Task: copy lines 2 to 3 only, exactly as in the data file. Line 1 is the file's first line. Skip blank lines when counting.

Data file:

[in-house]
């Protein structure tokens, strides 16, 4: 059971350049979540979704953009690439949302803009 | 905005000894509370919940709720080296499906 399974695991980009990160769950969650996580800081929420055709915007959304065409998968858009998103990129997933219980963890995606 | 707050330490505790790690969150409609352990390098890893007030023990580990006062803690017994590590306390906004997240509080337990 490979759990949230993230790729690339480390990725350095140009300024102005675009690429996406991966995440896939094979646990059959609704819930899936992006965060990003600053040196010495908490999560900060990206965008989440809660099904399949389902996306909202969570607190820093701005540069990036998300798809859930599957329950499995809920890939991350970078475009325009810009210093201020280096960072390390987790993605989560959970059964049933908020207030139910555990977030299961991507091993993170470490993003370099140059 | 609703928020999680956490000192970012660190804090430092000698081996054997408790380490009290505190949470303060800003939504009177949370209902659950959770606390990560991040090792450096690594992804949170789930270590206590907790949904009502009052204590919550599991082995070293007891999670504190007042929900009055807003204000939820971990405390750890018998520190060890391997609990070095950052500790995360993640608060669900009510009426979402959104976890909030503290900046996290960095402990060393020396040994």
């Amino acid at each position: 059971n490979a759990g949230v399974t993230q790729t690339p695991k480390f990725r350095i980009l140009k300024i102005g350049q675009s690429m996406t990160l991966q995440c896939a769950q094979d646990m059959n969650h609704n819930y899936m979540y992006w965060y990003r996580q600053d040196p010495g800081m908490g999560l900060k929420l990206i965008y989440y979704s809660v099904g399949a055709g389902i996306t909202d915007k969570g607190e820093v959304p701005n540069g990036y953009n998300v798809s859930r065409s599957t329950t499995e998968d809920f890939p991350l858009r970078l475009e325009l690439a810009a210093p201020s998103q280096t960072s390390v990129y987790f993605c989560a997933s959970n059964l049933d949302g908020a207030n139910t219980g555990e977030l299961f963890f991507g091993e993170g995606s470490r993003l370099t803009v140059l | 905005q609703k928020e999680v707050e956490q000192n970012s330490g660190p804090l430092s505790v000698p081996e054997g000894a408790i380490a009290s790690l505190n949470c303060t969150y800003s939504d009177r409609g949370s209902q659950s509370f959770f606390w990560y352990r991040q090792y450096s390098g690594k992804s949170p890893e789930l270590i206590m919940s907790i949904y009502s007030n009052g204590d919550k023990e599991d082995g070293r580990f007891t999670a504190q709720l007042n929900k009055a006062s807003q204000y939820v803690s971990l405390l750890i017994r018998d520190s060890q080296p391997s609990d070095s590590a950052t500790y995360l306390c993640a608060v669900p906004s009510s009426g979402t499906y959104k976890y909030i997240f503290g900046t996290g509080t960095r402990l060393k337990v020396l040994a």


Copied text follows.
């Protein structure tokens, strides 16, 4: 059971350049979540979704953009690439949302803009 | 905005000894509370919940709720080296499906 399974695991980009990160769950969650996580800081929420055709915007959304065409998968858009998103990129997933219980963890995606 | 707050330490505790790690969150409609352990390098890893007030023990580990006062803690017994590590306390906004997240509080337990 490979759990949230993230790729690339480390990725350095140009300024102005675009690429996406991966995440896939094979646990059959609704819930899936992006965060990003600053040196010495908490999560900060990206965008989440809660099904399949389902996306909202969570607190820093701005540069990036998300798809859930599957329950499995809920890939991350970078475009325009810009210093201020280096960072390390987790993605989560959970059964049933908020207030139910555990977030299961991507091993993170470490993003370099140059 | 609703928020999680956490000192970012660190804090430092000698081996054997408790380490009290505190949470303060800003939504009177949370209902659950959770606390990560991040090792450096690594992804949170789930270590206590907790949904009502009052204590919550599991082995070293007891999670504190007042929900009055807003204000939820971990405390750890018998520190060890391997609990070095950052500790995360993640608060669900009510009426979402959104976890909030503290900046996290960095402990060393020396040994």
């Amino acid at each position: 059971n490979a759990g949230v399974t993230q790729t690339p695991k480390f990725r350095i980009l140009k300024i102005g350049q675009s690429m996406t990160l991966q995440c896939a769950q094979d646990m059959n969650h609704n819930y899936m979540y992006w965060y990003r996580q600053d040196p010495g800081m908490g999560l900060k929420l990206i965008y989440y979704s809660v099904g399949a055709g389902i996306t909202d915007k969570g607190e820093v959304p701005n540069g990036y953009n998300v798809s859930r065409s599957t329950t499995e998968d809920f890939p991350l858009r970078l475009e325009l690439a810009a210093p201020s998103q280096t960072s390390v990129y987790f993605c989560a997933s959970n059964l049933d949302g908020a207030n139910t219980g555990e977030l299961f963890f991507g091993e993170g995606s470490r993003l370099t803009v140059l | 905005q609703k928020e999680v707050e956490q000192n970012s330490g660190p804090l430092s505790v000698p081996e054997g000894a408790i380490a009290s790690l505190n949470c303060t969150y800003s939504d009177r409609g949370s209902q659950s509370f959770f606390w990560y352990r991040q090792y450096s390098g690594k992804s949170p890893e789930l270590i206590m919940s907790i949904y009502s007030n009052g204590d919550k023990e599991d082995g070293r580990f007891t999670a504190q709720l007042n929900k009055a006062s807003q204000y939820v803690s971990l405390l750890i017994r018998d520190s060890q080296p391997s609990d070095s590590a950052t500790y995360l306390c993640a608060v669900p906004s009510s009426g979402t499906y959104k976890y909030i997240f503290g900046t996290g509080t960095r402990l060393k337990v020396l040994a």